Yankees holding tight, counting on Sabathia

BY Bob Klapisch • July 24, 2009

It took Brian Cashman days — not weeks — to realize the
Yankees would never be players in the Roy Halladay courtship, not
after the effort it took to acquire a second-tier talent like Eric Hinske.

"That was a small deal, and it turned into a big deal," is
what the general manager said, explaining how Halladay became a pipe
dream. Cashman isn't alone in his weariness: the trade market is more
delicately wired than ever. Everyone's afraid to move bodies, exchange
money, blow out a budget in an environment where there are no second
chances.




In the end, the Yankees backed away from Halladay for two reasons:
They weren't eager to add payroll, and, perhaps more importantly,
they're comfortable with CC Sabathia as their ace.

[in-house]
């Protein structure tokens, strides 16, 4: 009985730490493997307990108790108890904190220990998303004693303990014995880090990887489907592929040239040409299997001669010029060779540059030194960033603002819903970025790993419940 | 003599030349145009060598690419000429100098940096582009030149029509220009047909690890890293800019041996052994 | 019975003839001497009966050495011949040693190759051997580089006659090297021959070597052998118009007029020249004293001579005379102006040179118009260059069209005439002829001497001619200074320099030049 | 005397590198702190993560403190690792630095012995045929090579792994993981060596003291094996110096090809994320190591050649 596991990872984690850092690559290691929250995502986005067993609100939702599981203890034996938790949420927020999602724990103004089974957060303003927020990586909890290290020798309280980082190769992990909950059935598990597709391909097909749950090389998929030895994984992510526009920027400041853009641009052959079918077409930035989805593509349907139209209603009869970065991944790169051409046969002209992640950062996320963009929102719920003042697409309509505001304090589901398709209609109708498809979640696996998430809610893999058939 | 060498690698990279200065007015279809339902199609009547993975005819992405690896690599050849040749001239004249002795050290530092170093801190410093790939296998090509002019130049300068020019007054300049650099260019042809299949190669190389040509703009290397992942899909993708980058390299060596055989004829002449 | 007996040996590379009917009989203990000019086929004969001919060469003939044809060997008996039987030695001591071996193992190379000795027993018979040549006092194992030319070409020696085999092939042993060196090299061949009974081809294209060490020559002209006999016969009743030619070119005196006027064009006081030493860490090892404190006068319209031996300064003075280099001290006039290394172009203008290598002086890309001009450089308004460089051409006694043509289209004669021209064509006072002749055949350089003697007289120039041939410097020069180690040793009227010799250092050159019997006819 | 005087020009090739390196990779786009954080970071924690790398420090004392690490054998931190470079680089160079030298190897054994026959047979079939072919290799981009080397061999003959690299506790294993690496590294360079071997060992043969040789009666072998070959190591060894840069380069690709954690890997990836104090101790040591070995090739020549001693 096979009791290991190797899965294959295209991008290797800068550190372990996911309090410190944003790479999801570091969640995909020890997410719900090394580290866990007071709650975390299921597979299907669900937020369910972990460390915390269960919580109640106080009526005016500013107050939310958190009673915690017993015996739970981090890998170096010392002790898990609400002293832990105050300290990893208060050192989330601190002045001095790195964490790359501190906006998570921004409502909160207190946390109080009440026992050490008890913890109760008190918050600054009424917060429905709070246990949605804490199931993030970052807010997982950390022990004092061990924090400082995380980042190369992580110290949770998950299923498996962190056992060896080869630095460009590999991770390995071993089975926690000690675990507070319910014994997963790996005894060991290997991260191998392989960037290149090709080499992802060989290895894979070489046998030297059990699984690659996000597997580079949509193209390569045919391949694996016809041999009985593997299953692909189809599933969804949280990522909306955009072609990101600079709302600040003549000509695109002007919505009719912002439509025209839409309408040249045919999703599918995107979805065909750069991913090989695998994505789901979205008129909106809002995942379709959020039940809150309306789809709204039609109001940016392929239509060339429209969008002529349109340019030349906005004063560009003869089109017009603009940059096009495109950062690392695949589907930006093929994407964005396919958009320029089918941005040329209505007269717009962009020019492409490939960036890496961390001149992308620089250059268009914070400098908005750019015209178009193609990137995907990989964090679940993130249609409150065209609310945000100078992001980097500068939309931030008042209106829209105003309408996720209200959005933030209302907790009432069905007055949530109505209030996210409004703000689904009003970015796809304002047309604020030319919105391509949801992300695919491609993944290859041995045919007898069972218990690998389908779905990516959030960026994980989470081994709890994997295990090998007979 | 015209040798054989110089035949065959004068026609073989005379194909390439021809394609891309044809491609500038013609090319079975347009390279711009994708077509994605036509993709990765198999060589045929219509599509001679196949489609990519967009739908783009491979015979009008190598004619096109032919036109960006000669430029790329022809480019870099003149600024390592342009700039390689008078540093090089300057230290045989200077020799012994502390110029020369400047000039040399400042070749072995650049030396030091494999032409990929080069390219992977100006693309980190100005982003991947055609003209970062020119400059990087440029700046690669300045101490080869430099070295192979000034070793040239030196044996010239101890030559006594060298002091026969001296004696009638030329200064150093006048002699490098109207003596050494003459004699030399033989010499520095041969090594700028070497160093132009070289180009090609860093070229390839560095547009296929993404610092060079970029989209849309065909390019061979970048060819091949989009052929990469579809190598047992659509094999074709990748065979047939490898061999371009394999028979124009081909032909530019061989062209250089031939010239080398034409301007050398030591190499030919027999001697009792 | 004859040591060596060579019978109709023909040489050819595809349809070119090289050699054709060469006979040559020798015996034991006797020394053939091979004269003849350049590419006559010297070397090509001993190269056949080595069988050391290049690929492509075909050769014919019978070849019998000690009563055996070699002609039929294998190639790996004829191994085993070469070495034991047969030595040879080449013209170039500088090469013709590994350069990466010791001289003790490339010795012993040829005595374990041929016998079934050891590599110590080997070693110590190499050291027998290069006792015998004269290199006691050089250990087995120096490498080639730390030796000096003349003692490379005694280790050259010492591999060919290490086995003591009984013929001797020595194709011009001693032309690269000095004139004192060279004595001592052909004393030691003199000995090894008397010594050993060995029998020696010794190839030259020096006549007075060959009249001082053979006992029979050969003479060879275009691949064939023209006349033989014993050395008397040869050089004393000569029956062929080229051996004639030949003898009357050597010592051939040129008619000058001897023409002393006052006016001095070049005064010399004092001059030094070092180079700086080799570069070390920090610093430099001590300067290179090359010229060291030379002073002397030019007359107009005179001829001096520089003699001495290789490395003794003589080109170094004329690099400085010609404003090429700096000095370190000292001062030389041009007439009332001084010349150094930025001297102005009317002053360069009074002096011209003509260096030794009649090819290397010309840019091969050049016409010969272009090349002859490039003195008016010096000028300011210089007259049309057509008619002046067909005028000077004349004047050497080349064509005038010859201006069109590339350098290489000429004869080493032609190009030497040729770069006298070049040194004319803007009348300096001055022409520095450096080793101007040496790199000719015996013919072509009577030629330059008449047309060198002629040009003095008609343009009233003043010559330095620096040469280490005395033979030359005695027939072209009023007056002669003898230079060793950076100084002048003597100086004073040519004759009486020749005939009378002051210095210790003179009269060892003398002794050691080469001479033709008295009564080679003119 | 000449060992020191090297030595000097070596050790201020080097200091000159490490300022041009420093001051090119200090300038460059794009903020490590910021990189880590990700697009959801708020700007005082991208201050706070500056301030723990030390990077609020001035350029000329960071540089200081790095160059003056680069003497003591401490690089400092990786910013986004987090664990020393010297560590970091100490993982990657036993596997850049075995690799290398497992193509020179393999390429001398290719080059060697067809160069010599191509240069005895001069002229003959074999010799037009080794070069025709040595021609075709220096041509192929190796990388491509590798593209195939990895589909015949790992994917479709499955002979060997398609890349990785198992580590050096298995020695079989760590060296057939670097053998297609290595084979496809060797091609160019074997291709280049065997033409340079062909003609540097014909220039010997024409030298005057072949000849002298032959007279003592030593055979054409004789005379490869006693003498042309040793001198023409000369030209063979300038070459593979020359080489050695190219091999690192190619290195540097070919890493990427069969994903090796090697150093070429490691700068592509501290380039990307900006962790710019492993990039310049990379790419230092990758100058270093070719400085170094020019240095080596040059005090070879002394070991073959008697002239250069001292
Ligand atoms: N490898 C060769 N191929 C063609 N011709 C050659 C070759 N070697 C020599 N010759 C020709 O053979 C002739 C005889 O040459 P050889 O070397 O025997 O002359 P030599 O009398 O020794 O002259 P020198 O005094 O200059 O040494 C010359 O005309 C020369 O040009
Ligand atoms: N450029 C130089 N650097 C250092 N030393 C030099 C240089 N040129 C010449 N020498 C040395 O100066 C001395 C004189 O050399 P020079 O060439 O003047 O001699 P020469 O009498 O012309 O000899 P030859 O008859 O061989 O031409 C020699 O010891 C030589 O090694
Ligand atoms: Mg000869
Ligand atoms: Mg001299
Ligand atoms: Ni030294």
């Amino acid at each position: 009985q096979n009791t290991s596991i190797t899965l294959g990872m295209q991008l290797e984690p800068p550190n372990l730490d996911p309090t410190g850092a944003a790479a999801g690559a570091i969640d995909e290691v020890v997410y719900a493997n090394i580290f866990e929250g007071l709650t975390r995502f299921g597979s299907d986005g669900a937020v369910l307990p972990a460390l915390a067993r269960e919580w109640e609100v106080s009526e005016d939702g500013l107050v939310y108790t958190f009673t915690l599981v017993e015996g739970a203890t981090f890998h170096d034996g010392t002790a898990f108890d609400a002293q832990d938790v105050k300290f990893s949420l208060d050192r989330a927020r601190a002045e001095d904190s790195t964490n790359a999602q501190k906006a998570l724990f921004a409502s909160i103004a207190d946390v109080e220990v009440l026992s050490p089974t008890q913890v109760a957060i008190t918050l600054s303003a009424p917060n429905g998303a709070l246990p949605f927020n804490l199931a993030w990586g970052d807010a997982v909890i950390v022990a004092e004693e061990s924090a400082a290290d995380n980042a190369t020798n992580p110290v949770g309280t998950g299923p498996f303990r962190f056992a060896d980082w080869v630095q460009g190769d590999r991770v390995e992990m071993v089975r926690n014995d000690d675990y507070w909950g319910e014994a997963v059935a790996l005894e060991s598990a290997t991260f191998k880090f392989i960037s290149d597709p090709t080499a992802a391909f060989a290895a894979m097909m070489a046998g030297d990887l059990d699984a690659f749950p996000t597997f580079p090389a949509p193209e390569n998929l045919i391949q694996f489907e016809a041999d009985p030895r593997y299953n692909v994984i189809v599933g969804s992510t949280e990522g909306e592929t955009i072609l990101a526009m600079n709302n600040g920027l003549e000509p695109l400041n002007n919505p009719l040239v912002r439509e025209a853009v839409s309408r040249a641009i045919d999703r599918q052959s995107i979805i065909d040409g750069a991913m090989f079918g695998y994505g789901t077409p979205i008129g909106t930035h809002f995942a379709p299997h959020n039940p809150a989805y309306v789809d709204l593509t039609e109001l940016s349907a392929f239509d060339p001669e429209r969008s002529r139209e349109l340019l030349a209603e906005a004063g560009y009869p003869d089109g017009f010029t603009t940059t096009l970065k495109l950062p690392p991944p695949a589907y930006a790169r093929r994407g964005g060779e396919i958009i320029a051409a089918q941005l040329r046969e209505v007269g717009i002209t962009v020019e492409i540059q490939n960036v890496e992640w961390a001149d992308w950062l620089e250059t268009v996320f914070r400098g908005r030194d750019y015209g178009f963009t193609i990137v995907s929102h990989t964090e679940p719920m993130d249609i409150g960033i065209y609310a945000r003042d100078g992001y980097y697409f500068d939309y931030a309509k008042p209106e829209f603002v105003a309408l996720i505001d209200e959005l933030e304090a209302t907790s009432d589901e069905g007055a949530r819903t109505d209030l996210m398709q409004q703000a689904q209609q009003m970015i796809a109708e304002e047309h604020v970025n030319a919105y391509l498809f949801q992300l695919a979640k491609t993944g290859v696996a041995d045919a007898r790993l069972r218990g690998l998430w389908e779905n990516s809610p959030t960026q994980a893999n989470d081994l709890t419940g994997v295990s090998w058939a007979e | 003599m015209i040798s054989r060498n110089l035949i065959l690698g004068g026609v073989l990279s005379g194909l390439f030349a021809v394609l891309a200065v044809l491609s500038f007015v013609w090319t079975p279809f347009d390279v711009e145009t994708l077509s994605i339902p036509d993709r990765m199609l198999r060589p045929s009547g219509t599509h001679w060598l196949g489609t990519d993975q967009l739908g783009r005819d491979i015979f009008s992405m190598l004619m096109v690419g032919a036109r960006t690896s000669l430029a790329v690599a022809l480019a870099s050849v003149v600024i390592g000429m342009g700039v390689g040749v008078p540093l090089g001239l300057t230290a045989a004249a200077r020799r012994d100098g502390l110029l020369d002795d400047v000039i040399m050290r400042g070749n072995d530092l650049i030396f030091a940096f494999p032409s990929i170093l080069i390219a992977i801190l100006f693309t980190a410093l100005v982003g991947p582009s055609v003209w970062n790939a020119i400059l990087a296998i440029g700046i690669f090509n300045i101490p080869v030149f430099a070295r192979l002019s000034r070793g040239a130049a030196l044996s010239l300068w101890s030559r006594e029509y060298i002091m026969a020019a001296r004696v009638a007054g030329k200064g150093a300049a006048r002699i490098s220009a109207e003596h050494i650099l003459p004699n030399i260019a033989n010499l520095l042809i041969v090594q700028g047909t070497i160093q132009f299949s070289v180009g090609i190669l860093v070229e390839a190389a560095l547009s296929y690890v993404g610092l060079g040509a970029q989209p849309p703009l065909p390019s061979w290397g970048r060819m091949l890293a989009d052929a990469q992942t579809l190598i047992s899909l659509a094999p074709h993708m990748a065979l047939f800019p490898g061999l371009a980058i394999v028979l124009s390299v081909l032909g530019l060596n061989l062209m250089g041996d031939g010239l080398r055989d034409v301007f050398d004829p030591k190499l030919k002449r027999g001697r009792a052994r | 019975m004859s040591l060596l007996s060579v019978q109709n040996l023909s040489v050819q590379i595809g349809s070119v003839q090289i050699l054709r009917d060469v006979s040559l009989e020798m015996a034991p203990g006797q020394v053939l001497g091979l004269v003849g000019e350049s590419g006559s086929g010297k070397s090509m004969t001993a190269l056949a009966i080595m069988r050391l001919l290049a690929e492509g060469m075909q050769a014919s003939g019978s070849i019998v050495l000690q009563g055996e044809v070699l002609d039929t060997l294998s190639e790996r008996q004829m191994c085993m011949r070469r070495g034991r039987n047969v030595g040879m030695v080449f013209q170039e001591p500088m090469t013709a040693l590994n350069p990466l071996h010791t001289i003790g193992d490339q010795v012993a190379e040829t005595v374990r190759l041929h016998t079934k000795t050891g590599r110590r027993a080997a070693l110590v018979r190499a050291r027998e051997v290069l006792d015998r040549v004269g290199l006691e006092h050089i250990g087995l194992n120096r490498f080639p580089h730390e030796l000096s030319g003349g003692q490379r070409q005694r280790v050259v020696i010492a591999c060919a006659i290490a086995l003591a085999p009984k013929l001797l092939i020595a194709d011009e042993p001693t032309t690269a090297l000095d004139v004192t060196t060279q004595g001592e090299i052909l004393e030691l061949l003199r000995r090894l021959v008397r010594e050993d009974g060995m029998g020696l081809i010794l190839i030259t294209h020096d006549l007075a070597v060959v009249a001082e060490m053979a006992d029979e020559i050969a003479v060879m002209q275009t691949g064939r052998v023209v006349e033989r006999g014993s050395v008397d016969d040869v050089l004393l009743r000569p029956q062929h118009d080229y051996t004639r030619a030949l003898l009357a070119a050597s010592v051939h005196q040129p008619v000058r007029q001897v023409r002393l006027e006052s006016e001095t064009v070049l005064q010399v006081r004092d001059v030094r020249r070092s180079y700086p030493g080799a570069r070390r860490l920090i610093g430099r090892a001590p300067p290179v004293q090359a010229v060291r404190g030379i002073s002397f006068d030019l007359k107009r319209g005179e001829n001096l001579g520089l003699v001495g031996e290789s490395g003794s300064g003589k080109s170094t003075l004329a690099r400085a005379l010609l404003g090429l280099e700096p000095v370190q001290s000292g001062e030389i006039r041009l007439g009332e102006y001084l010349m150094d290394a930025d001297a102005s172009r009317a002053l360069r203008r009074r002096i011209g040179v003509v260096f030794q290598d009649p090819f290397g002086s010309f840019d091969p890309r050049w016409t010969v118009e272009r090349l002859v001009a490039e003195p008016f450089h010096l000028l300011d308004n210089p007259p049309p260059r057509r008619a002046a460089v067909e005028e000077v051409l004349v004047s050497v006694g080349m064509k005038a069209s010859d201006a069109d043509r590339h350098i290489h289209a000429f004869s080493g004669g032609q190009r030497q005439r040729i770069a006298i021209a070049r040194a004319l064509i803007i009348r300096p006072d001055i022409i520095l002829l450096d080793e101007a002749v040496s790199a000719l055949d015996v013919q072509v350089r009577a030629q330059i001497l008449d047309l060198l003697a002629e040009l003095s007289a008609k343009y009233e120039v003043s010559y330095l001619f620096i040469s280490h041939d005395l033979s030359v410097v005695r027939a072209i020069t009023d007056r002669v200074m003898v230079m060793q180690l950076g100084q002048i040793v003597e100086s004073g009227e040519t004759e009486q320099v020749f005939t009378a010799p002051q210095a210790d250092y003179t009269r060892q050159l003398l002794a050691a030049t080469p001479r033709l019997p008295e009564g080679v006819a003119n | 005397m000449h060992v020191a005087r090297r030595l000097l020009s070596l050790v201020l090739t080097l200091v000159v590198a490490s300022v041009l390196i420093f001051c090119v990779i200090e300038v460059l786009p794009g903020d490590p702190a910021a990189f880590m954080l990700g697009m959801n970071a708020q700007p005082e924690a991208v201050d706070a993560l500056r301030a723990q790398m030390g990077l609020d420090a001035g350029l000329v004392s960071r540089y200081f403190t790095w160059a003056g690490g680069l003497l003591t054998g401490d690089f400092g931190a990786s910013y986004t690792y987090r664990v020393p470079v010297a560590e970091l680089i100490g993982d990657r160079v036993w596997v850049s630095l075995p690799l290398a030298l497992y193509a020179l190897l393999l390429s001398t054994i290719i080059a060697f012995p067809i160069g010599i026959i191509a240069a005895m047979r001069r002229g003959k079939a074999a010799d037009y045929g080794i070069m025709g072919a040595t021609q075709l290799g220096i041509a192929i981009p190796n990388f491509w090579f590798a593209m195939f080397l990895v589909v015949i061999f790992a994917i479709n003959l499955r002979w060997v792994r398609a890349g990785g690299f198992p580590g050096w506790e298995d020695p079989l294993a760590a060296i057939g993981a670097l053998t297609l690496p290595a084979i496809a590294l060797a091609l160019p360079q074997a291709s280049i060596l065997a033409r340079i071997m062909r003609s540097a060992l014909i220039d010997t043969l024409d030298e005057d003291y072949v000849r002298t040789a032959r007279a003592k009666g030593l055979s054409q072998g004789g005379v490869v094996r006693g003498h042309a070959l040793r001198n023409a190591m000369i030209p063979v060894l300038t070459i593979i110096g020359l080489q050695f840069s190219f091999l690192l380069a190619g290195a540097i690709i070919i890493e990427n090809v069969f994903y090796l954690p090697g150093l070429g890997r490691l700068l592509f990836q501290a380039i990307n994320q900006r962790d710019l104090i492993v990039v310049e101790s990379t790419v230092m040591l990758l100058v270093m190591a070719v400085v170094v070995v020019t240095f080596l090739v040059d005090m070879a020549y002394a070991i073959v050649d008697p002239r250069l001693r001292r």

The big lefthander has so far delivered on the preseason hype: he's
larger than life, if not slightly larger than his uniform. Sabathia
has won three of his last four starts, and leads the Yankees with 10
victories.

He wasn't at his best in defeating the A's Thursday night, allowing
three runs and nine hits over seven innings. But he kept the Yankees' winning
streak alive at seven games, good enough for the Bombers to maintain a 2.5-
game lead over the Red Sox.

Cashman says, "I like where we are, obviously" although it goes
without saying the Bombers' residence in first place carries an
asterisk. They're 0-8 against the Sox this season and will need to
beat them sooner or later, if only for their psychological well-being.

Make no mistake, the Yankees having been living with Boston's
dominance since they were swept at Fenway in June. Cashman insists,
"the Red Sox are not in our heads" but how could they not be? The chance
for redemption is almost here, as Boston comes to the Stadium in two
weeks for a crucial four-game series.

That's where Sabathia comes in: the Yankees need him not just to
merely pitch well, but to deliver an emphatic message. They need
someone to match up with and beat Josh Beckett, and every other
American League ace.

That person is not A.J. Burnett — who has killer stuff, but is
notoriously inconsistent.



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